My older boy has an enlightened second grade teacher--instead of set assignments, they have homework choices each week, and one of these is always the memorization of a poem. Here's the poem all of us ended up memorizing this past week:
The Shell, by Ted Hughes
The sea fills my ear
with sand and with fear.
You may wash out the sand,
but never the sound
of the ghost of the sea
that is haunting me.
This poem is anthologized in The Mermaid's Purse, by Ted Hughes, illustrated by Flora McDonnell (2000). I looked at it with some suspicion when my husband brought it home (associating Ted Hughes, in my ignorance, with suicide and darkness), but now I think it is a lovely book. Ostensibly it's for children 4-8, but to heck with that. I think that with poems such as this, the older you get the more meanings you can see.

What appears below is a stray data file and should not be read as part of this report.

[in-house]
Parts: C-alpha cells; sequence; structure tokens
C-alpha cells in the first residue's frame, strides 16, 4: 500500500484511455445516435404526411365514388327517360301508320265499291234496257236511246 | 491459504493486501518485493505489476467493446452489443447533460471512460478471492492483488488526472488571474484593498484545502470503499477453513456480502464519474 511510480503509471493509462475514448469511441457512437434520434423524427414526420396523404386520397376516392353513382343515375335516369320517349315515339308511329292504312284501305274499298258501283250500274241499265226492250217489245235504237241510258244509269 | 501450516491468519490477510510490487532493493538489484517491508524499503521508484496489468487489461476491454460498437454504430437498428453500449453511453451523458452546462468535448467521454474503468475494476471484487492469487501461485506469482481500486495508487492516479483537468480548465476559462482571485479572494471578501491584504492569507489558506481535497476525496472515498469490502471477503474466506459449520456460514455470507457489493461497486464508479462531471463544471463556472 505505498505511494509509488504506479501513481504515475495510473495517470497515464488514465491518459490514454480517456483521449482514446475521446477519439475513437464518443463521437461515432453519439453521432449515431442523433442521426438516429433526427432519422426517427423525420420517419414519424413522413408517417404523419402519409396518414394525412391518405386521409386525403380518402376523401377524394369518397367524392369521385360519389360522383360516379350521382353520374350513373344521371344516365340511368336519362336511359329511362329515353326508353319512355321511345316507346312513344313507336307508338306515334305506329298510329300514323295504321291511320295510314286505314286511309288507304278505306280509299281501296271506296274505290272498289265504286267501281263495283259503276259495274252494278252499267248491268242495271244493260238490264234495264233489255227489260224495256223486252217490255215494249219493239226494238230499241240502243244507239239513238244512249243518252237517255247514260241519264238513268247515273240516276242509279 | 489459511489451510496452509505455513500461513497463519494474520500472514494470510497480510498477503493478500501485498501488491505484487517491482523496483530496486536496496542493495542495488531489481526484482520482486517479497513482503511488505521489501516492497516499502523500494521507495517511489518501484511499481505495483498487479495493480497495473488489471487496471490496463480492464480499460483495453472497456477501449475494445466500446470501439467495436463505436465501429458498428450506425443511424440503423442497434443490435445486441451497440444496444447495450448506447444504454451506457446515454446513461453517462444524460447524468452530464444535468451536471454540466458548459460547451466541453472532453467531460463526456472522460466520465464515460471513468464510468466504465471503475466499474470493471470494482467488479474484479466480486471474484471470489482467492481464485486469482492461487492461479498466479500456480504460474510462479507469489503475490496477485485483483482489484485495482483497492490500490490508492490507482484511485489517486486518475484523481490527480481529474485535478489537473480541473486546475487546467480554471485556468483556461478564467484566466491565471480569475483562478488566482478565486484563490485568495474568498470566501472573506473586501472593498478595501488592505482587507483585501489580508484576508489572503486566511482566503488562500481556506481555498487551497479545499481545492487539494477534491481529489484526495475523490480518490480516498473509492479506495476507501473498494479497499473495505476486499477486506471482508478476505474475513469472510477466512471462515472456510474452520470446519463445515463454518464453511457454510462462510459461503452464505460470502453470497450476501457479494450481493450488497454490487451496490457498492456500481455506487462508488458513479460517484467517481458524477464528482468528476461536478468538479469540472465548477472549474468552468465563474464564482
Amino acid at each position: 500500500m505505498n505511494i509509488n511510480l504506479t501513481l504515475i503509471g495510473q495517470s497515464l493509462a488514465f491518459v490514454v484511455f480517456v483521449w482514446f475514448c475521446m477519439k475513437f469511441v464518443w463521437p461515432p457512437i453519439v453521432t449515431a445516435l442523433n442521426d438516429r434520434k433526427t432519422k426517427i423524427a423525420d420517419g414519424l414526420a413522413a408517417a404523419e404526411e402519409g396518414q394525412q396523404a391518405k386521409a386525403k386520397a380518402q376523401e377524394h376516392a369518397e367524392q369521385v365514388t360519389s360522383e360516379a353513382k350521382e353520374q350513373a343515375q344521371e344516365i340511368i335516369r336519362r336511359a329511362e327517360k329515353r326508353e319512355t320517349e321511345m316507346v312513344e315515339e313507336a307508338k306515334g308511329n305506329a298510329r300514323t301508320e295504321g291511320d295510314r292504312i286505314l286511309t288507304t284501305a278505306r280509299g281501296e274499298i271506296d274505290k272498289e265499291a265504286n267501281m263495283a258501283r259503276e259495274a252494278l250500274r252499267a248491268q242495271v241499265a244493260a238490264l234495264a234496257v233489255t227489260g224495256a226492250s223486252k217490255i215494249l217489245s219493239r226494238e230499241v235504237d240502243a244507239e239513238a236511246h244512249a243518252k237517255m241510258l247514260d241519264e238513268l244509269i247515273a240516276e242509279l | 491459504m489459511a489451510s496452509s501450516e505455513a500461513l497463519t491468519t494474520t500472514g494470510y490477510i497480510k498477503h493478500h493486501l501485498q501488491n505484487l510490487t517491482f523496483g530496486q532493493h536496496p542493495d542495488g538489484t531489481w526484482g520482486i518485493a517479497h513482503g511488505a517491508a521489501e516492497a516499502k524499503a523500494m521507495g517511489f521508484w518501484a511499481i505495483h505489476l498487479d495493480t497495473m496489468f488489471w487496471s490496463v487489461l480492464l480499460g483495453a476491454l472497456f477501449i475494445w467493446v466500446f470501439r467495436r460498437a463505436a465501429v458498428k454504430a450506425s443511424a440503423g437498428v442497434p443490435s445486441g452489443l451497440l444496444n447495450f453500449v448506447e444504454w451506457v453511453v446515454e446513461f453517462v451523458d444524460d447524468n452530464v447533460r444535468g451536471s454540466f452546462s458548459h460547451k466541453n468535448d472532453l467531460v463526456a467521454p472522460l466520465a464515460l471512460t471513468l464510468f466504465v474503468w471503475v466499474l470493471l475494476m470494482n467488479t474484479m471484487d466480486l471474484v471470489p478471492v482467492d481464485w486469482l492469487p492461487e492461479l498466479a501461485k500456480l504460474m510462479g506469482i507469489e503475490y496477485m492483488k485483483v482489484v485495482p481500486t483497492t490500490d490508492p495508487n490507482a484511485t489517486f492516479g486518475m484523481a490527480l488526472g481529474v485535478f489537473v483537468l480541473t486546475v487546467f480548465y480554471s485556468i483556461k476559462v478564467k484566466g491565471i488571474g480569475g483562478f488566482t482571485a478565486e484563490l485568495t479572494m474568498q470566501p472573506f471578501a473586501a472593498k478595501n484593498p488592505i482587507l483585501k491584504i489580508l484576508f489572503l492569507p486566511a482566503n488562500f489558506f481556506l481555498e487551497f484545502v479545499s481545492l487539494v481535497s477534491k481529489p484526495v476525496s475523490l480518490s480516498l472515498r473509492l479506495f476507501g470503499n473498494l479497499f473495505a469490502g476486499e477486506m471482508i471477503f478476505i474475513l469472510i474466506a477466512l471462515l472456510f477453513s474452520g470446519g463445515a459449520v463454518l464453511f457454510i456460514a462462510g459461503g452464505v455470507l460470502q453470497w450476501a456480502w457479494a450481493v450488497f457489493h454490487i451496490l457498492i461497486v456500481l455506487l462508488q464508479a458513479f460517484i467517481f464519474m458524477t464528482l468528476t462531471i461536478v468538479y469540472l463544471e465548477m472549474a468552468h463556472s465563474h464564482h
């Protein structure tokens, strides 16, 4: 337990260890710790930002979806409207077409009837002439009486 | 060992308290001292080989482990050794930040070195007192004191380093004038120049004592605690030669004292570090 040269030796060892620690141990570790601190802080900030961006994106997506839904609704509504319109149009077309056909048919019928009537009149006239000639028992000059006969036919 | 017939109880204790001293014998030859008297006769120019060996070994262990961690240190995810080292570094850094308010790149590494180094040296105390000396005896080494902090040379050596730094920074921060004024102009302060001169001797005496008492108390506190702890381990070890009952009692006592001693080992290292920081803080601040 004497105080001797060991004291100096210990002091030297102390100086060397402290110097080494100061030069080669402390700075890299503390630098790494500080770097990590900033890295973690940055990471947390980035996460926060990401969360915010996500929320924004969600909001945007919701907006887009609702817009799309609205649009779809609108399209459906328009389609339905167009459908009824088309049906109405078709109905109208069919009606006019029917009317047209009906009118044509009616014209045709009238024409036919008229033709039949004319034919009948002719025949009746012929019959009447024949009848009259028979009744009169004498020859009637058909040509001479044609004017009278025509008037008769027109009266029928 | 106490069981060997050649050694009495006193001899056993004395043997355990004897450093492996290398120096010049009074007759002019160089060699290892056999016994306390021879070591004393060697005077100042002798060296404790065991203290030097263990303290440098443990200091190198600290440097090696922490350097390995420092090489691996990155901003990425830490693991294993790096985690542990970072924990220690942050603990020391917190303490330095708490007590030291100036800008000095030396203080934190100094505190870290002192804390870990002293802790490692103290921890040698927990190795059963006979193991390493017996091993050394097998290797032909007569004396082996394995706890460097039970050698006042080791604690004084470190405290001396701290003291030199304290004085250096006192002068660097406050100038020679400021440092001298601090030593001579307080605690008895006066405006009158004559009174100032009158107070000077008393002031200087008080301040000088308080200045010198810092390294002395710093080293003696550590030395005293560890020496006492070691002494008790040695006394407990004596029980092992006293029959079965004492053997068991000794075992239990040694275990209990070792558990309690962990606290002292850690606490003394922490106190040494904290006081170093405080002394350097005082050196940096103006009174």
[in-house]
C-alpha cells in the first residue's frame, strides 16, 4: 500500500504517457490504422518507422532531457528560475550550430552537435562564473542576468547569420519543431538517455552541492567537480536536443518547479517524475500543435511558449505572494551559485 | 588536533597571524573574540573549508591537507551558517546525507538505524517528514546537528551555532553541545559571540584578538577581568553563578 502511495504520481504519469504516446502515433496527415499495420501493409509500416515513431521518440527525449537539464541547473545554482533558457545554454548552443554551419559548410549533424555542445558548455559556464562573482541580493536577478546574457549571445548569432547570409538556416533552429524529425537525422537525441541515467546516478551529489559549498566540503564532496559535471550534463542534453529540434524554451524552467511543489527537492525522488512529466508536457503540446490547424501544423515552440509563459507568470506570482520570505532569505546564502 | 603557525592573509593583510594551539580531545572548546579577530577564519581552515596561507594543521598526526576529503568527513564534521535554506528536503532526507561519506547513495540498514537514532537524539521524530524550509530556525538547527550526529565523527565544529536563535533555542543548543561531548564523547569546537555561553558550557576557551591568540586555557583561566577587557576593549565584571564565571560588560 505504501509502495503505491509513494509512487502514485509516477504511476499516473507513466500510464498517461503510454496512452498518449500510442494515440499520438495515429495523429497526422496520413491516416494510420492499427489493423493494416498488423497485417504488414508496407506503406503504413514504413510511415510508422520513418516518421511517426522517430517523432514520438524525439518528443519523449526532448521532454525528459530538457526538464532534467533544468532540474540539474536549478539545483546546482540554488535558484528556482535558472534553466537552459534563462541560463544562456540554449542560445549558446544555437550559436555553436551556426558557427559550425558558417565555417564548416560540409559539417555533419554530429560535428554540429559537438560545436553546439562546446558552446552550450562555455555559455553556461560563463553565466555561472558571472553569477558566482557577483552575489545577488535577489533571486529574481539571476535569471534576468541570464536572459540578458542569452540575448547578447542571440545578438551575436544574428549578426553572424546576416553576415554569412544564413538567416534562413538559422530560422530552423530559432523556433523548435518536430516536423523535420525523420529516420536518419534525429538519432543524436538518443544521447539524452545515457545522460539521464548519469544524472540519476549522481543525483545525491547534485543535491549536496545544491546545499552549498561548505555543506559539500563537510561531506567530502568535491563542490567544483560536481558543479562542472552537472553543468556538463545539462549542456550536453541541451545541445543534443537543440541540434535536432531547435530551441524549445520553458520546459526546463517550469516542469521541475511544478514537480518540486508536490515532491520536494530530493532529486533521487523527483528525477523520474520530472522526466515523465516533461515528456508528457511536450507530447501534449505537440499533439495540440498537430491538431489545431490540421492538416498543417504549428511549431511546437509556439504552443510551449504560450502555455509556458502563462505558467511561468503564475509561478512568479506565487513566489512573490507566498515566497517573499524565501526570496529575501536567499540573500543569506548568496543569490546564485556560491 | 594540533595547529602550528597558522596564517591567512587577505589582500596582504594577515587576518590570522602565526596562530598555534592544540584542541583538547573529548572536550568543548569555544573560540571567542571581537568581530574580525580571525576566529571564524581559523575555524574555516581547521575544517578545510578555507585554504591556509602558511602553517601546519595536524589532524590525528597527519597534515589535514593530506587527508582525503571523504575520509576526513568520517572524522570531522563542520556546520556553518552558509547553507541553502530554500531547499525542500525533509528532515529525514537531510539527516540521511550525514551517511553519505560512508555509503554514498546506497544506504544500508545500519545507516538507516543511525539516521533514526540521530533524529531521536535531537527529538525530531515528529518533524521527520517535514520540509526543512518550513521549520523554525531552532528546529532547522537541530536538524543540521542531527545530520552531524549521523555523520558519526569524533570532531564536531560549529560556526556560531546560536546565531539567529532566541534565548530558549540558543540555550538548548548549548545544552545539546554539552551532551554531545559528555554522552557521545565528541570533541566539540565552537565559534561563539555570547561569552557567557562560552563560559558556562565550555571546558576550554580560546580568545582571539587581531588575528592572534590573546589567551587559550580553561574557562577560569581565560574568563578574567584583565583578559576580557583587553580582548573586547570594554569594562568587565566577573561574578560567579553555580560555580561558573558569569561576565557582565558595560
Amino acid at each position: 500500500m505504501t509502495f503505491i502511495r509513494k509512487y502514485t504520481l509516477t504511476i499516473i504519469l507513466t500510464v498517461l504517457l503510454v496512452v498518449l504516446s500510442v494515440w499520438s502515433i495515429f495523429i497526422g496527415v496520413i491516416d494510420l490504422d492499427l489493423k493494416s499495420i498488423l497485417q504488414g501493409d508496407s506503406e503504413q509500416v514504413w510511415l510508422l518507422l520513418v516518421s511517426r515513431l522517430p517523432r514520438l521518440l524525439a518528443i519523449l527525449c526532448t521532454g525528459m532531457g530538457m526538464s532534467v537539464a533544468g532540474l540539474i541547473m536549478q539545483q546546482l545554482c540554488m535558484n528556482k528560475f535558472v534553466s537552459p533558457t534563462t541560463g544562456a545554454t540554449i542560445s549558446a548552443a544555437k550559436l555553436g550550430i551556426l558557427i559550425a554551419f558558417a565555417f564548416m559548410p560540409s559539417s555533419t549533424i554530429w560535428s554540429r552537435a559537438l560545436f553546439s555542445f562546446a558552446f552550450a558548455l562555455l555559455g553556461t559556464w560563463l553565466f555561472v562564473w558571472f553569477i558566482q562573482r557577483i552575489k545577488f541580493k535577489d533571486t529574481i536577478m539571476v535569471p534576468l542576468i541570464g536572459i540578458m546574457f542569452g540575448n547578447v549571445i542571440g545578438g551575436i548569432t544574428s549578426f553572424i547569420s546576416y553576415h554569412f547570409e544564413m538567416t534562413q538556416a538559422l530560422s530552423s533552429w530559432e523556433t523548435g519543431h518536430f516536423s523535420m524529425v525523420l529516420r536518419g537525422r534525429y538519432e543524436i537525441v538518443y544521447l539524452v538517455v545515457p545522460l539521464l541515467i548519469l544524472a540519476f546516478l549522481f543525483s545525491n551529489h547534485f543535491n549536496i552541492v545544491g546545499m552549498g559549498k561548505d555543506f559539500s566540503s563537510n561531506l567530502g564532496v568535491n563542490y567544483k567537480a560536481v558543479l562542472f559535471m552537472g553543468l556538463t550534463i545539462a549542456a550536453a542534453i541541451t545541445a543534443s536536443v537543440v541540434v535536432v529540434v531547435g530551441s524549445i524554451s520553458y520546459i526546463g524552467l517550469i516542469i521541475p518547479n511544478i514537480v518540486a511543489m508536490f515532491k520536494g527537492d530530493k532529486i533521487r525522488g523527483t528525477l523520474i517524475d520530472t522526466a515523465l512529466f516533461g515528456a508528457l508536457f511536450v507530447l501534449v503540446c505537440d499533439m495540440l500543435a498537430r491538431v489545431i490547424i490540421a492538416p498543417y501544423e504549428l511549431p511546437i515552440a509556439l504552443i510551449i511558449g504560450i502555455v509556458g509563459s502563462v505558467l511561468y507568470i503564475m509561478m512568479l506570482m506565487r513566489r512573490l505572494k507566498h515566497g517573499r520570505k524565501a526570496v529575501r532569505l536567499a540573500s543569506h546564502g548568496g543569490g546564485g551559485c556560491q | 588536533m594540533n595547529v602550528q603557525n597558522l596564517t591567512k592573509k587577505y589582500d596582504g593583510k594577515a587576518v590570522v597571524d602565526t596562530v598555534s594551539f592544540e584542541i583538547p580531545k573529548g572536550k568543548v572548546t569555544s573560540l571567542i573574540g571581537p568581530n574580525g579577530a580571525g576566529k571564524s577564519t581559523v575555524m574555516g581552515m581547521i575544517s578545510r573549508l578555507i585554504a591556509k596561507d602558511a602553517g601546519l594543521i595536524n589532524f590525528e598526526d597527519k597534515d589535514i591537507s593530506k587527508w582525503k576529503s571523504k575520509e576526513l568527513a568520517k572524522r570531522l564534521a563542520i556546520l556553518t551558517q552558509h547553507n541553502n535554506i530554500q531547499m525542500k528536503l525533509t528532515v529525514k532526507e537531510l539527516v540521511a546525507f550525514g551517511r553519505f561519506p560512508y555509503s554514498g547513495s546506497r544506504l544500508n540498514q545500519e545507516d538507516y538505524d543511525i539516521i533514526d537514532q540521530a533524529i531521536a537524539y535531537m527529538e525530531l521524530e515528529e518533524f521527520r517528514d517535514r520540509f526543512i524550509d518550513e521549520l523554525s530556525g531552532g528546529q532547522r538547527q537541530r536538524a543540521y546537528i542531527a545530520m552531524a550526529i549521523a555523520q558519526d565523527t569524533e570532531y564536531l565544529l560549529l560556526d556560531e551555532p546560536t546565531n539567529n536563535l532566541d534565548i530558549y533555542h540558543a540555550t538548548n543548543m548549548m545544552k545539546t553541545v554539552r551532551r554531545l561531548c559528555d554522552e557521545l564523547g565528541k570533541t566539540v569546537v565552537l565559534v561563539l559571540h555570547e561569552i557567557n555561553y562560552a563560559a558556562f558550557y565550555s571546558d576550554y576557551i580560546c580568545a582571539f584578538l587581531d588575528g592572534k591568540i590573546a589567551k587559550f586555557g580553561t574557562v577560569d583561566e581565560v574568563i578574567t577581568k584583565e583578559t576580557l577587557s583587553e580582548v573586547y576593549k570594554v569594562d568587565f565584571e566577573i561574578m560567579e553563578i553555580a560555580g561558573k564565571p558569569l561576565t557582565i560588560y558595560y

In this case, we talked about what "the ghost of the sea" might mean. The children do not yet (I think) have much experience with regret, loss, and the cruel relentless inexorable erosion of the coast of life by the passage of years (ha ha), although they are aware of global warming and we are all glad we live on high ground. Nor do they truly realize that even though we live within 45 minutes of beaches we didn't go once this summer (although there's still tomorrow) and therefore they have Bad Parents (but I really hate sand in my shoes). So the ghost of the sea might not have as many layers of meaning for them as it does for me, but they will come. And in the meantime, the children still like the poem.
For more about Ted Hughes, here's a review of his collected poems from Kelly at Big A littl a.
The Poetry Friday Roundup is at here at Hipwritermama today!